Arbitration A loan that was originated on or after October 31, 2004, and is subject to mandatory arbitration is ineligible for delivery to Fannie Mae.
Interagency Guidance on Nontraditional Mortgage Product Risks A loan that has a loan application date on or after September 13, 2007, and that is a “nontraditional loan” within the meaning of the Interagency Guidance on Nontraditional Mortgage Product Risks, 71 Fed. Reg. 58609 (Oct. 4, 2006), must comply in all material respects with such guidance, regardless of whether the lender is subject to the guidance as a matter of law.
Statement on Subprime Mortgage Lending (Subprime Statement) An adjustable-rate mortgage (ARM) loan that has a residential loan application date on or after September 13, 2007, must comply in all material respects with the Statement on Subprime Mortgage Lending, 72 Fed. Reg. 37569 (July 10, 2007), regardless of whether the lender is subject to such statement as a matter of law.

Underwriting Standards

Every loan sold to Fannie Mae must be underwritten in order to establish that the borrower has the ability, willingness, and capacity to repay the debt. Sellers must have adequate internal controls and processes in place to evaluate borrower income and liabilities.

The requirements in the following table apply to all loans sold to Fannie Mae.

The seller must...
analyze a borrower’s repayment capacity, including an evaluation of the borrower’s capacity to repay the debt by its final maturity, assuming a fully amortizing repayment schedule.
if risk-layering is involved:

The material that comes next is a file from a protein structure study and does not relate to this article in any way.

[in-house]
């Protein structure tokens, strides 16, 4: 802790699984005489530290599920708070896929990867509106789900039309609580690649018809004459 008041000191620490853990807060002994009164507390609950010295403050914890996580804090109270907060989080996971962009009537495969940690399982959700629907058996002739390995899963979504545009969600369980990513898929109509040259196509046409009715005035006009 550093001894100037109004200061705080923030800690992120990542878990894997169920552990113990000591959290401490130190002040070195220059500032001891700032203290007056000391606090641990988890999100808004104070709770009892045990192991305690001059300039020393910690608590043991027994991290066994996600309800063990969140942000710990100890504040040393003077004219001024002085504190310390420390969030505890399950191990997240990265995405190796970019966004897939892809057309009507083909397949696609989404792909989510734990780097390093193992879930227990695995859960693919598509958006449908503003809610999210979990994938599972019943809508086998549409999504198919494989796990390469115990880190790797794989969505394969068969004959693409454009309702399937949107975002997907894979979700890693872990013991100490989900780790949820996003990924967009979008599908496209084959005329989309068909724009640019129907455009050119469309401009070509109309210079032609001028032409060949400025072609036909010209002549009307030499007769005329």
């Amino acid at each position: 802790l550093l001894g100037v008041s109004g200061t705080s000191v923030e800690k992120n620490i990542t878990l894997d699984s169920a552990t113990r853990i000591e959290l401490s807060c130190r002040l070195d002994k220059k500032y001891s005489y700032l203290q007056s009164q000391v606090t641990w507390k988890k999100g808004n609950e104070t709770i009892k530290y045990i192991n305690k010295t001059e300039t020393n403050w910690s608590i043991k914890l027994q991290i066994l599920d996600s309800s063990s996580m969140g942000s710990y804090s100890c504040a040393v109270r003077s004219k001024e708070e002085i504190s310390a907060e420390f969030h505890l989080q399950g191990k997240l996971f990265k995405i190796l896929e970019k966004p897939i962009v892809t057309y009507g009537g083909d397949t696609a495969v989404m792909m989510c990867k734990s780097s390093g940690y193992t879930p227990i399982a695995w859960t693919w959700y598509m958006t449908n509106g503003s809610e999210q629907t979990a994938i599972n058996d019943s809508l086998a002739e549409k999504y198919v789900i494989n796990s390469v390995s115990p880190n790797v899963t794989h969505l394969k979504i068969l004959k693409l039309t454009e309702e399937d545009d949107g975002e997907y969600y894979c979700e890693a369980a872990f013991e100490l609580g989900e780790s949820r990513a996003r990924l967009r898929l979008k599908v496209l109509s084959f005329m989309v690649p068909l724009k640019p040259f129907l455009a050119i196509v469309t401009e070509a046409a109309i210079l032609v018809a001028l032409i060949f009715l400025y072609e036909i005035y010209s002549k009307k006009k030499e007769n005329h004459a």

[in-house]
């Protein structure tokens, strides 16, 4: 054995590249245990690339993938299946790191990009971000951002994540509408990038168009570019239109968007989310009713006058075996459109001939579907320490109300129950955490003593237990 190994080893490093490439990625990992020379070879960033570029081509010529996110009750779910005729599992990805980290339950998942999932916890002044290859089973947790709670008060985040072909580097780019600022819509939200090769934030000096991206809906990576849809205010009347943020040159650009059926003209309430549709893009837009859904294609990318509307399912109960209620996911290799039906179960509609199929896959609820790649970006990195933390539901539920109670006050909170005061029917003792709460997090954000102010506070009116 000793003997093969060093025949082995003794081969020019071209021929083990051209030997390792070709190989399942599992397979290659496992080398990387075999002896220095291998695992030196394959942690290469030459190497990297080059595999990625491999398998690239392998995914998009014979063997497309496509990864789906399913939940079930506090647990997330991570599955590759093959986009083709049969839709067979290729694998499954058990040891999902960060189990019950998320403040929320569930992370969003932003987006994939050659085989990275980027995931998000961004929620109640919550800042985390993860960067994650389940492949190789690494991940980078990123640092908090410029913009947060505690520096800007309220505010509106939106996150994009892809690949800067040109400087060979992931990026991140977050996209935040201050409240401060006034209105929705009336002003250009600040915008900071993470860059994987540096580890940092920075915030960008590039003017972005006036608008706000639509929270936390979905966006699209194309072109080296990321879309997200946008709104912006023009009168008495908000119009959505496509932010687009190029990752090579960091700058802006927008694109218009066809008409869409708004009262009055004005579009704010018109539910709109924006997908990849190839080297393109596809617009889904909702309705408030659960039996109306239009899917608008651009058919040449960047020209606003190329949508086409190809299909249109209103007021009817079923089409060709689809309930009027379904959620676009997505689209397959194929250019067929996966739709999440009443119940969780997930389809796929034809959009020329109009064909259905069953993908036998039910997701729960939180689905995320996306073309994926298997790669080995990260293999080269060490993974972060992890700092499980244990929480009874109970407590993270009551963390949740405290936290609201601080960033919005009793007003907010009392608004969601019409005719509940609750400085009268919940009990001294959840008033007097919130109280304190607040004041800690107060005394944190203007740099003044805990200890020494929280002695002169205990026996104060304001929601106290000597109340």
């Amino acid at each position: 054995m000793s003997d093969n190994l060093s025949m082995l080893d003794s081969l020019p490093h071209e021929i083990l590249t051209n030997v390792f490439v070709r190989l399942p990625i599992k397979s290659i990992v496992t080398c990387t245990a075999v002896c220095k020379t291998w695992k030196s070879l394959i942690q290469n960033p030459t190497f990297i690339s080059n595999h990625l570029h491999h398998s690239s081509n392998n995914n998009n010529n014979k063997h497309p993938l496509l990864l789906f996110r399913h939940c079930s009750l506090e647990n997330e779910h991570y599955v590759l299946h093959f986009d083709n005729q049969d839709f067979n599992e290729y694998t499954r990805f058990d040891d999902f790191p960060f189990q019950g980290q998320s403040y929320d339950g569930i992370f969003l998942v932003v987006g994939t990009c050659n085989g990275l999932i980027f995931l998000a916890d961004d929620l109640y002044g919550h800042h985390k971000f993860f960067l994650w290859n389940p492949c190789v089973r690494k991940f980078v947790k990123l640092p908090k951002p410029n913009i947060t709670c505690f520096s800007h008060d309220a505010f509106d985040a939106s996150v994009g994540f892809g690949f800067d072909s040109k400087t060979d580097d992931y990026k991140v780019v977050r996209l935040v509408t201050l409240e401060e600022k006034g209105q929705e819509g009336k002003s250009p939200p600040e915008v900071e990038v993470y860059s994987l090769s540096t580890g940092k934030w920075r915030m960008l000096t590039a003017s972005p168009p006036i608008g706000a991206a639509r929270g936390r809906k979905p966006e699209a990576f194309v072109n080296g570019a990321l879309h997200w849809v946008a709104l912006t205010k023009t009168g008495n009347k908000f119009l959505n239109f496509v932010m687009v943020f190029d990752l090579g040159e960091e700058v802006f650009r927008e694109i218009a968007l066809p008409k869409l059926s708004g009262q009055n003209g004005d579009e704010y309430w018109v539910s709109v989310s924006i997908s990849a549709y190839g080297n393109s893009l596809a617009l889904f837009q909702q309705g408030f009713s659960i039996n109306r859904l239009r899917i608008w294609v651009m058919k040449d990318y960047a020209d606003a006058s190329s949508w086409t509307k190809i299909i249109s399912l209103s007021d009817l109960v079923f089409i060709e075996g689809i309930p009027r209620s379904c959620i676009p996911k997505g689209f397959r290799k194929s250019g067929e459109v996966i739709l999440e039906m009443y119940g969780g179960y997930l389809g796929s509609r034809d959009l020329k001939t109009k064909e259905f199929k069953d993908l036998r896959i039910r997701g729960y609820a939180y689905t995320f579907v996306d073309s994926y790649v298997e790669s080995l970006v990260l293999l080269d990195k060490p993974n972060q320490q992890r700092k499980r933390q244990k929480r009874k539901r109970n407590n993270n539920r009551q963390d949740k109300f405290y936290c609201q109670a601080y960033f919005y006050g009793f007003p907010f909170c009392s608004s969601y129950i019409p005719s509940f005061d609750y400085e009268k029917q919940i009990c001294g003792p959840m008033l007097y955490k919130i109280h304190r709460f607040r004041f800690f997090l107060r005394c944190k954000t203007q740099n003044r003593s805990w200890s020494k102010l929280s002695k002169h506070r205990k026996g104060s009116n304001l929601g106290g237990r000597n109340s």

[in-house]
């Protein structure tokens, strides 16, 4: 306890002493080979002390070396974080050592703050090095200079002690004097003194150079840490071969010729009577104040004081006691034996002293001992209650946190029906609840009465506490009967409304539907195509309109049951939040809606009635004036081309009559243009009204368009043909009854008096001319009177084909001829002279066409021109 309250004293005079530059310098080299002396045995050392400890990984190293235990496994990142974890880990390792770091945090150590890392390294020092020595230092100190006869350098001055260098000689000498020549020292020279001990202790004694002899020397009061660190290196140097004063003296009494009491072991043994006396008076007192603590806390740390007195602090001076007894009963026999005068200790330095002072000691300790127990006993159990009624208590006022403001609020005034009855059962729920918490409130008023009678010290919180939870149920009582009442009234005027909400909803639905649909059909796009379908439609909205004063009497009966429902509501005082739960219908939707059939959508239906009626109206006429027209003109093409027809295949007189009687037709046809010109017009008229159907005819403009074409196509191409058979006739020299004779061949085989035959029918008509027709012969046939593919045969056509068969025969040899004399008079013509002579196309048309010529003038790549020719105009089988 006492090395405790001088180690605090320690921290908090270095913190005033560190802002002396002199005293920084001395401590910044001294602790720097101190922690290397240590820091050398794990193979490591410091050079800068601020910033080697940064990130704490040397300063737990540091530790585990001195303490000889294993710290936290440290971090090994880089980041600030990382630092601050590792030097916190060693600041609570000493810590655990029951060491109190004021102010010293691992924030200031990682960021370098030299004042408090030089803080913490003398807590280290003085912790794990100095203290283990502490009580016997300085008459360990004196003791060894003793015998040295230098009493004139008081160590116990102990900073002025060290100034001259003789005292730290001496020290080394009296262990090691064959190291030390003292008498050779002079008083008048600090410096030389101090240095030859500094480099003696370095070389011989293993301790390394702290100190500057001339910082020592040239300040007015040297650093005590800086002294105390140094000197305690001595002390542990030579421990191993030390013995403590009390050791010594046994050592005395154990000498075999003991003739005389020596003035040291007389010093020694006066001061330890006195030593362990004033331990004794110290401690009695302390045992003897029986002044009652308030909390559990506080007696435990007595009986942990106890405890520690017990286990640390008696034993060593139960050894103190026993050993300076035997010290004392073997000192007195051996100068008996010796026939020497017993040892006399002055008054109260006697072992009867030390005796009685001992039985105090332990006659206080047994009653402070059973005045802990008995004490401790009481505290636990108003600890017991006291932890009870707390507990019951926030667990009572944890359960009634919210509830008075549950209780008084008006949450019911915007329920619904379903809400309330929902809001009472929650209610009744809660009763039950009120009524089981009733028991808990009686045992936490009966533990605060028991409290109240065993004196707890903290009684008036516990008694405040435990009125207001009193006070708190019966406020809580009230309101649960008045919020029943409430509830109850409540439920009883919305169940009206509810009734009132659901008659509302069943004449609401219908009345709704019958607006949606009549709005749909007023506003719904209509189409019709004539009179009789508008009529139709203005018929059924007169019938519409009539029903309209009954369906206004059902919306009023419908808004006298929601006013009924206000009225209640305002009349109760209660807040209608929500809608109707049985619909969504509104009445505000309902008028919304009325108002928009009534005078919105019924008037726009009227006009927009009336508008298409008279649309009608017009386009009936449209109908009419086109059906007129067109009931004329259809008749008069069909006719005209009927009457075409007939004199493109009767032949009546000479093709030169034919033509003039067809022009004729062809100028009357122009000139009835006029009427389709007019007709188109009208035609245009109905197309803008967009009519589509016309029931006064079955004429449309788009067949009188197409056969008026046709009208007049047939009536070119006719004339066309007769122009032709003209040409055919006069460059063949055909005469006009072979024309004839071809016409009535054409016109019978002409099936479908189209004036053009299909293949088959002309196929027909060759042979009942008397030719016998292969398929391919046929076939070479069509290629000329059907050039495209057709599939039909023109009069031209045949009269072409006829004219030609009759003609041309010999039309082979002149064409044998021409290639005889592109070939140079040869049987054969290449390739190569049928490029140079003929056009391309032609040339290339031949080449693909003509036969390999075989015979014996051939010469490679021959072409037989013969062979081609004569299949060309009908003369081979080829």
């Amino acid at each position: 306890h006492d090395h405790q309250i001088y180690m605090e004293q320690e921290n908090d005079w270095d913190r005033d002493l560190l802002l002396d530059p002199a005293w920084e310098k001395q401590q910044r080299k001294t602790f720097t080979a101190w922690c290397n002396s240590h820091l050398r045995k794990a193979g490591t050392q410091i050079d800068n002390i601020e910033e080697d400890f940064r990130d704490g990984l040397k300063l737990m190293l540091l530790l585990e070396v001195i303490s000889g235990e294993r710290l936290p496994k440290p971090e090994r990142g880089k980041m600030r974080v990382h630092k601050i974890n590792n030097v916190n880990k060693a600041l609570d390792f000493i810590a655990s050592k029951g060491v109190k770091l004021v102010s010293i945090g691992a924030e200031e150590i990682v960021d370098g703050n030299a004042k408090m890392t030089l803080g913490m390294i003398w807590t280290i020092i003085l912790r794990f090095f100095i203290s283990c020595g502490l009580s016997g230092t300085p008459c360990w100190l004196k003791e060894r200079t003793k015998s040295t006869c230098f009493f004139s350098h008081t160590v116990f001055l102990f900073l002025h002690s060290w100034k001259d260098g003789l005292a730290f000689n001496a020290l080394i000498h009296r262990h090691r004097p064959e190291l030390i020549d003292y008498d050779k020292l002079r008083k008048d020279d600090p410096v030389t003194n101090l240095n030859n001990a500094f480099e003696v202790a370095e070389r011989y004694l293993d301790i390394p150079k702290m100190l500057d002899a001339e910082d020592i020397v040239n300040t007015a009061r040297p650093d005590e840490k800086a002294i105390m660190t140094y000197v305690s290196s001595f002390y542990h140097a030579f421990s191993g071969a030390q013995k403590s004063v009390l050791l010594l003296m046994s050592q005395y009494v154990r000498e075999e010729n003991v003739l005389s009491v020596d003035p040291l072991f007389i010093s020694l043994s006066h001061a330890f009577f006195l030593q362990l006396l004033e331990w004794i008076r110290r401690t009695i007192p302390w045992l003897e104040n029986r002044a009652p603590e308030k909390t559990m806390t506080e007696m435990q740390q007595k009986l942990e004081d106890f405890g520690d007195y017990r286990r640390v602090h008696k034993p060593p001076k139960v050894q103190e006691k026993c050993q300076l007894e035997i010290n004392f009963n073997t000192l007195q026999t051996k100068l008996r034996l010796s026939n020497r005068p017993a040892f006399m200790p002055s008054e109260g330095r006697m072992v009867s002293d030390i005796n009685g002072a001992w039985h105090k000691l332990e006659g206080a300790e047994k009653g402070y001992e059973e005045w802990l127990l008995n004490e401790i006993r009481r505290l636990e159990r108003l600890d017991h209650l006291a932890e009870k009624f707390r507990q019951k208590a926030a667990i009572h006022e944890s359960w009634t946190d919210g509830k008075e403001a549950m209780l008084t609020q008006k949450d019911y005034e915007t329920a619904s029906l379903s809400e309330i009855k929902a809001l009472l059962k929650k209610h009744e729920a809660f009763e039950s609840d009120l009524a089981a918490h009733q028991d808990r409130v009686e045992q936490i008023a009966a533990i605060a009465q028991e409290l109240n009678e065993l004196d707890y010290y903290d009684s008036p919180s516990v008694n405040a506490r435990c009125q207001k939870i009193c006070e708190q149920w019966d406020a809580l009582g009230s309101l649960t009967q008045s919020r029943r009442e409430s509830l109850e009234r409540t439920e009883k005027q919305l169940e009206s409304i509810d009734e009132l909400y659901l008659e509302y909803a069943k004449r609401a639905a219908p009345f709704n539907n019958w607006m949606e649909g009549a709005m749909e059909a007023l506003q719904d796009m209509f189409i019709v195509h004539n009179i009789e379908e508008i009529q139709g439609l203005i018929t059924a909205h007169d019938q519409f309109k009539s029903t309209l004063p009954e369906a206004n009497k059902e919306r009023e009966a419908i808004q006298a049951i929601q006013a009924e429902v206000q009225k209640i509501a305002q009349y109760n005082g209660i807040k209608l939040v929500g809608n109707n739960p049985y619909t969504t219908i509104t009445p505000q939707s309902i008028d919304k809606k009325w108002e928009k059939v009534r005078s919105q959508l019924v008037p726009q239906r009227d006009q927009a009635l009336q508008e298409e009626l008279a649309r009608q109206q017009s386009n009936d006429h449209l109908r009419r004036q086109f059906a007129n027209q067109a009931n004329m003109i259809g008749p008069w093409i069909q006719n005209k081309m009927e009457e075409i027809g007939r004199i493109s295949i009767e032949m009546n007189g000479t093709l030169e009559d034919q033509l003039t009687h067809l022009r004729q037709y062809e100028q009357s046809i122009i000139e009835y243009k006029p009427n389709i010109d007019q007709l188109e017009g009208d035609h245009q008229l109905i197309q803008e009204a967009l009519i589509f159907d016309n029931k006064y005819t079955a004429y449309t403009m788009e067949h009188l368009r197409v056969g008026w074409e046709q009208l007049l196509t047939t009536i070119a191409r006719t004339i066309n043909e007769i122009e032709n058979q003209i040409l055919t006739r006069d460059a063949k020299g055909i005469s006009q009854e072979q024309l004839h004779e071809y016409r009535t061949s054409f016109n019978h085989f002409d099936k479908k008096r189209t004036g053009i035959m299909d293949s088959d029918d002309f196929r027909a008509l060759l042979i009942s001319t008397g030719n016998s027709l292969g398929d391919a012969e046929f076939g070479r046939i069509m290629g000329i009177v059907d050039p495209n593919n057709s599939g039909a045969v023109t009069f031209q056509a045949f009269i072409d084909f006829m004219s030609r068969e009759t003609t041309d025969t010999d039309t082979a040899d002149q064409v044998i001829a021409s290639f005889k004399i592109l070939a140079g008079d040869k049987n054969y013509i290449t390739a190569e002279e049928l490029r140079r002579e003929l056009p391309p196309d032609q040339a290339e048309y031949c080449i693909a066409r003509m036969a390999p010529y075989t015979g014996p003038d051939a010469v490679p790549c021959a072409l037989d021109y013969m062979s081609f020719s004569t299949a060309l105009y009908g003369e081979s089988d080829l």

• demonstrate the existence of effective compensating factors that support the seller’s underwriting decision and borrower’s repayment capacity,

  • have clear policies governing the use of risk-layering features,

  • not rely solely on one factor to compensate for the risk, but instead must consider a combination of compensating factors.

verify and document the borrower’s income (both source and amount), assets, and liabilities used in the underwriting decision, except as otherwise expressly provided in the Selling Guide.
analyze the borrower’s DTI, including
  • total monthly housing-related payments, (principal, interest, taxes, insurance, and other property-related assessments; and

  • long-term and significant short-term monthly debts

ensure the final loan application signed by the borrower at closing includes all income and debts of the borrower that were verified, disclosed, or identified during the mortgage process and considered by the lender in the qualification for the loan, except as otherwise expressly provided in the Selling Guide.

A lender may be required to repurchase a loan that is in breach of the requirements of this topic at any time notwithstanding that the loan is otherwise eligible for relief from enforcement for breaches of certain underwriting and eligibility representations and warranties in accordance with A2-3.2-02, Enforcement Relief for Breaches of Certain Representations and Warranties Related to Underwriting and Eligibility